holding that to survive a motion to dismiss, a claim against a city for indemnification of a constitutional violation requires an allegation of an underlying constitutional violationSummary of this case from Green v. Florez
Martin A. Dolan, Attorney, Dolan Law Offices, P.C.; Mark Rosen (argued), Chicago Kent College of Law, Chicago, IL, for Plaintiff–Appellant. Paul Berks (argued), Attorney, Office of the Attorney General, Civil Appeals Division, Mara S. Georges, Attorney, Office of the Corporation Counsel, Appeals Division, Christopher S. Norborg, Attorney, City of Chicago Law Department, Chicago, IL, for Defendants–Appellees.
Martin A. Dolan, Attorney, Dolan Law Offices, P.C.; Mark Rosen (argued), Chicago Kent College of Law, Chicago, IL, for Plaintiff–Appellant. Paul Berks (argued), Attorney, Office of the Attorney General, Civil Appeals Division, Mara S. Georges, Attorney, Office of the Corporation Counsel, Appeals Division, Christopher S. Norborg, Attorney, City of Chicago Law Department, Chicago, IL, for Defendants–Appellees.
Before MANION, SYKES, and HAMILTON, Circuit Judges.
SYKES, Circuit Judge.
Mersaides McCauley was shot and killed by her ex-boyfriend Glenford Martinez as she left the parking lot of her church in Chicago. Martinez then turned the gun on himself. At the time of the murder-suicide, Martinez was on parole for an earlier homicide and had a history of harassing and assaulting McCauley in violation of his parole and a court order of protection issued on her behalf. Chicago law-enforcement and Illinois corrections officials were aware of these violations and could have ensured that Martinez was detained without bail, but they neither issued a parole-violation warrant nor arrested him for violating the order of protection.
After Mersaides's death, her father, Brewster McCauley, as administrator of her estate, filed suit in state court against the City of Chicago and several of its officials, the Illinois Department of Corrections (“IDOC”) and its director, and Martinez's estate. The complaint alleged 13 separate federal and state claims for relief; those relevant here are equal-protection claims against the City of Chicago and the IDOC director.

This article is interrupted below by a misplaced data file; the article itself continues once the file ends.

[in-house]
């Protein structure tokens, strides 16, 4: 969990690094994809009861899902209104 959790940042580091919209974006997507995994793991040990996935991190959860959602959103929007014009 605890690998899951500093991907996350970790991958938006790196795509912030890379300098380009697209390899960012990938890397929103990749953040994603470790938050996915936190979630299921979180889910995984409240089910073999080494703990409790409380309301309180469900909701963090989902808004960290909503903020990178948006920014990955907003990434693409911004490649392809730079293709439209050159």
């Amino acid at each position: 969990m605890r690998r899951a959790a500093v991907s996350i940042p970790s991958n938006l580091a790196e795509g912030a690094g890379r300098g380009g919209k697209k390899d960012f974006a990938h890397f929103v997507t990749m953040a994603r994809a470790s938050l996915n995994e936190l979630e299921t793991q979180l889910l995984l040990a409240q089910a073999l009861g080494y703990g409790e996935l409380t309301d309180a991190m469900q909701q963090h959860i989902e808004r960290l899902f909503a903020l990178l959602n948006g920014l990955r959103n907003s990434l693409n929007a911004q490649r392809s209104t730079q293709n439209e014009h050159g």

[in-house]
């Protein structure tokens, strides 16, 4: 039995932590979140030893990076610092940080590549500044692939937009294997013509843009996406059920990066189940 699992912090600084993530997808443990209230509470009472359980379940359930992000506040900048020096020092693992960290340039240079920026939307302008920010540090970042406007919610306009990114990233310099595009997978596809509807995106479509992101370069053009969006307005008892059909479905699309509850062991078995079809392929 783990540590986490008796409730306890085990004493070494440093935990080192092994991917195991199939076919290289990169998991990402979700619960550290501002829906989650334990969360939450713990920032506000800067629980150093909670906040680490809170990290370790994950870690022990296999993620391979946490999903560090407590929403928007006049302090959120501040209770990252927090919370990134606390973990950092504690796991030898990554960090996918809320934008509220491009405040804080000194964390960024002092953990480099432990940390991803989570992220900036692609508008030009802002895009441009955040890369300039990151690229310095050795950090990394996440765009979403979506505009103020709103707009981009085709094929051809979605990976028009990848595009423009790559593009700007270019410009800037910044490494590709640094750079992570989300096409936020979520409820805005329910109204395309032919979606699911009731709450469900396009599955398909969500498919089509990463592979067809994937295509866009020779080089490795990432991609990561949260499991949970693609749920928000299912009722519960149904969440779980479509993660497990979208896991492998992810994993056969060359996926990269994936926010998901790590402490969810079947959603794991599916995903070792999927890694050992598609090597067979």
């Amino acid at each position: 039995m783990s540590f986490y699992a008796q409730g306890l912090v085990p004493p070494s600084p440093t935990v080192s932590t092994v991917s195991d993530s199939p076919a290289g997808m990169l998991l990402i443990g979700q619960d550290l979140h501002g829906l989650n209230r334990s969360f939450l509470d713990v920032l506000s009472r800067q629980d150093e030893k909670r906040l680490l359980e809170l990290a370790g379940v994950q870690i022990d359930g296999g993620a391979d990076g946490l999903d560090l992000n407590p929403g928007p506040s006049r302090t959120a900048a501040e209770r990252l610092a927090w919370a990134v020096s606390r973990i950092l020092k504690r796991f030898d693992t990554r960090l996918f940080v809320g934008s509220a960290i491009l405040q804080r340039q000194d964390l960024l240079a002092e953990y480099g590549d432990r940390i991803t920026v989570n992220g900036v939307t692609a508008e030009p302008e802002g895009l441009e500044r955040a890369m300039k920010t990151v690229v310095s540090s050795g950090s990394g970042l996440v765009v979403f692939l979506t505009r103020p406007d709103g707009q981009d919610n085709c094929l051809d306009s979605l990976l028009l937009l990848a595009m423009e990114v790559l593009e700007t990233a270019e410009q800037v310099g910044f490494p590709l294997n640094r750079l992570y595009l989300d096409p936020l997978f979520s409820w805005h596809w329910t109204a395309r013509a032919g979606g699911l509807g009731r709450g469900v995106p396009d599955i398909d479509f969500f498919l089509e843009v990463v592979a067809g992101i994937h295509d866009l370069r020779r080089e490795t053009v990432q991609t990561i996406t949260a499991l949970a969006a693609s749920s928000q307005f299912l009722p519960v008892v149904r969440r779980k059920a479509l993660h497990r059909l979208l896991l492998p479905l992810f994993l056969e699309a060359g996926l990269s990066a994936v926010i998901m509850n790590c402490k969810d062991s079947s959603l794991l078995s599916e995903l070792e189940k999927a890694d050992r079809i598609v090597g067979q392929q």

The city and state defendants removed the case to federal court and promptly moved to dismiss. The district court granted the motion. The court held that female victims of domestic violence are not a “suspect” or “protected” class for purposes of equal-protection analysis, so McCauley's equal-protection claim against the City failed as a matter of law. The court also held that McCauley's claim against the IDOC director was barred by the Eleventh Amendment because the claim sought damages from the director in his official capacity. McCauley asked for leave to conduct limited discovery in the hope of finding a basis for a personal-capacity equal-protection claim against the IDOC director. The district court denied this request. McCauley appealed.
We affirm, although on different grounds. The complaint does not plausibly state a policy-or-practice equal-protection claim against the City. It contains only generalized allegations that the City failed to have specific policies in effect to protect victims of domestic violence from harm inflicted by those who violate their parole or court orders of protection by committing acts of domestic violence. The complaint alleges, in essence, that the City failed to single out domestic-violence victims as a class for special protection, not that the City denied this class of victims equal protection.
McCauley does not contest the dismissal of his equal-protection claim against the IDOC director in his official capacity, but he does seek review of the court's denial of his request for limited discovery for the purpose of finding a basis for a personal-capacity claim. At oral argument, however, McCauley's counsel admitted he had no reason to believe the IDOC director had any personal involvement in supervising Martinez's parole, let alone any of the events leading to Mersaides's death. Accordingly, the district court properly denied the request for Rule 12(b)(6) discovery.